(RNN) - Monday's presidential inauguration will share the day with two other observances - Martin Luther King Jr. Day and, in a few states, Robert E. Lee Day.
The 20th amendment states a president and vice president must begin their term at noon on Jan. 20. Since Jan. 20 falls on a Sunday this year, President Barack Obama will take the oath of office privately on Sunday, then again publicly on Monday, Jan. 21.
This is only the third time in history when the inauguration has been moved to a date other than Jan. 20 when the death or resignation of a president was not involved.
In somewhat of an ironic twist, the date is also reserved for Martin Luther King Jr. Day and Robert E. Lee Day.
Two men in stark contrast, King and Lee stand on opposite sides of a series of historical events that ultimately shaped the way the nation handles race relations.
Both born in January, they also share a common holiday commemorating their birthdays - the third Monday of the month.
Lee was the commander of the Confederate forces in the Civil War. He fought against the north for four grueling years in a war that saw the deaths of hundreds of thousands as he battled for the South's way of life - including the possession of slaves.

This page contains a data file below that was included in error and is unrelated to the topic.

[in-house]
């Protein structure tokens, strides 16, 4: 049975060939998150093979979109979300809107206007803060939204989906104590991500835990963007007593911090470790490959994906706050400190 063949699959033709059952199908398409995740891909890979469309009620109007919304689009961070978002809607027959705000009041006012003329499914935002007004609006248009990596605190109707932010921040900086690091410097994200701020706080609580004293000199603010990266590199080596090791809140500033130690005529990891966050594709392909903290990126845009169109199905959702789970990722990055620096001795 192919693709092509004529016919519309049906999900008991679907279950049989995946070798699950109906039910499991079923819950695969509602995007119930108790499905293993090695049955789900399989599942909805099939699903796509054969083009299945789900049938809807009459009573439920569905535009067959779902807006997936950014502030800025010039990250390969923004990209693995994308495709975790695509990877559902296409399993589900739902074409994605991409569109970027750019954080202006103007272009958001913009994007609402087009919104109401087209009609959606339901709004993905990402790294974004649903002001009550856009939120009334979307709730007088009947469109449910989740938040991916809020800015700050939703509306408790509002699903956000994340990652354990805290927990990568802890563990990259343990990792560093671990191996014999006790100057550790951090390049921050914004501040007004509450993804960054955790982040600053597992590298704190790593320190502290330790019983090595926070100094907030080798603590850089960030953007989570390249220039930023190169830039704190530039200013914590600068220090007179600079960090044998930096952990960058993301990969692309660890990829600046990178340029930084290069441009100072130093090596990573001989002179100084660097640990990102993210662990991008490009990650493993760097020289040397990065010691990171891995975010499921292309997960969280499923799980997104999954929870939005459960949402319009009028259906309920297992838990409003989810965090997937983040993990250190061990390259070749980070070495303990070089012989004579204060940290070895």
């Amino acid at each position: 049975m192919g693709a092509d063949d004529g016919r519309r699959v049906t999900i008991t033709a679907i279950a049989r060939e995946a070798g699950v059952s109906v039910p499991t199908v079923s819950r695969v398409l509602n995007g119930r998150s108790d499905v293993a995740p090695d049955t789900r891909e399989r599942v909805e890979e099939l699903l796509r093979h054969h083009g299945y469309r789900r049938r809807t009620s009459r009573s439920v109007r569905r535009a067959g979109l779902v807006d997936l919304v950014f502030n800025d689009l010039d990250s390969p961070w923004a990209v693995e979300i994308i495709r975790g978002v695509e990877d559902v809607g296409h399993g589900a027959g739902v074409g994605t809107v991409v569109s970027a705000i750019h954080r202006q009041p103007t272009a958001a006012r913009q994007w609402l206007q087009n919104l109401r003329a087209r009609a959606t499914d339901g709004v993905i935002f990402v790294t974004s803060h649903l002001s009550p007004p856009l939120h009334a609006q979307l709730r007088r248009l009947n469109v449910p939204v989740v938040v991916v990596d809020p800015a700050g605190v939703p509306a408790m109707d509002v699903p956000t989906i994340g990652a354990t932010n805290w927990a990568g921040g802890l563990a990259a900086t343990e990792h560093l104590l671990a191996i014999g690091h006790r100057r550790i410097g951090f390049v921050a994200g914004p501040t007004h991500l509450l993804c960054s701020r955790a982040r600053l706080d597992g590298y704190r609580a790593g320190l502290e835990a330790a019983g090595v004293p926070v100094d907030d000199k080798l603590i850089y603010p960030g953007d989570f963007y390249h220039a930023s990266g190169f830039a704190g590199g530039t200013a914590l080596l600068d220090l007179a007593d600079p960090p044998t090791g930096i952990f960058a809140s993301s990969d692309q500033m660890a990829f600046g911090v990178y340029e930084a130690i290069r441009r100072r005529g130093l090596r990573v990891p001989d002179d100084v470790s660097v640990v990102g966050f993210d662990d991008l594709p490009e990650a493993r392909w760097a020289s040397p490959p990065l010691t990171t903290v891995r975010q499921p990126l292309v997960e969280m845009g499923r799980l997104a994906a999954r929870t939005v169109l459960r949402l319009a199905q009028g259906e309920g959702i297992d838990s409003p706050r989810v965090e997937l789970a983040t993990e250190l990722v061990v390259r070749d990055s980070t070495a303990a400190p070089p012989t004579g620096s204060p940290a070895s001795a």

Robert E. Lee day is recognized as a state holiday in Arkansas, Alabama, Georgia and Mississippi. Lee-Jackson Day, which also recognizes Thomas "Stonewall" Jackson, is celebrated the Friday before Martin Luther King Day in Virginia.
Meanwhile, King is remembered for being one of, if not the most memorable figures of the Civil Rights movement in the 1950s and 1960s, which fought for the end of racial discrimination against black people. The movement brought about the end of segregation, a practice where white and black Americans lived in fundamentally different, and unequal, worlds.
King was assassinated in Memphis, TN in 1968. The Civil Rights Movement ended later that year, but it was not the end of a societal overhaul the country would continue to work through regarding the rights of minorities.
Forty years later, history was made when the first black president, Obama, was elected to the highest office in the country in 2008.
Monday will mark the start of his second term as president.
One other president has shared Inauguration Day with Martin Luther King Jr. Day - former President Bill Clinton in 1997.
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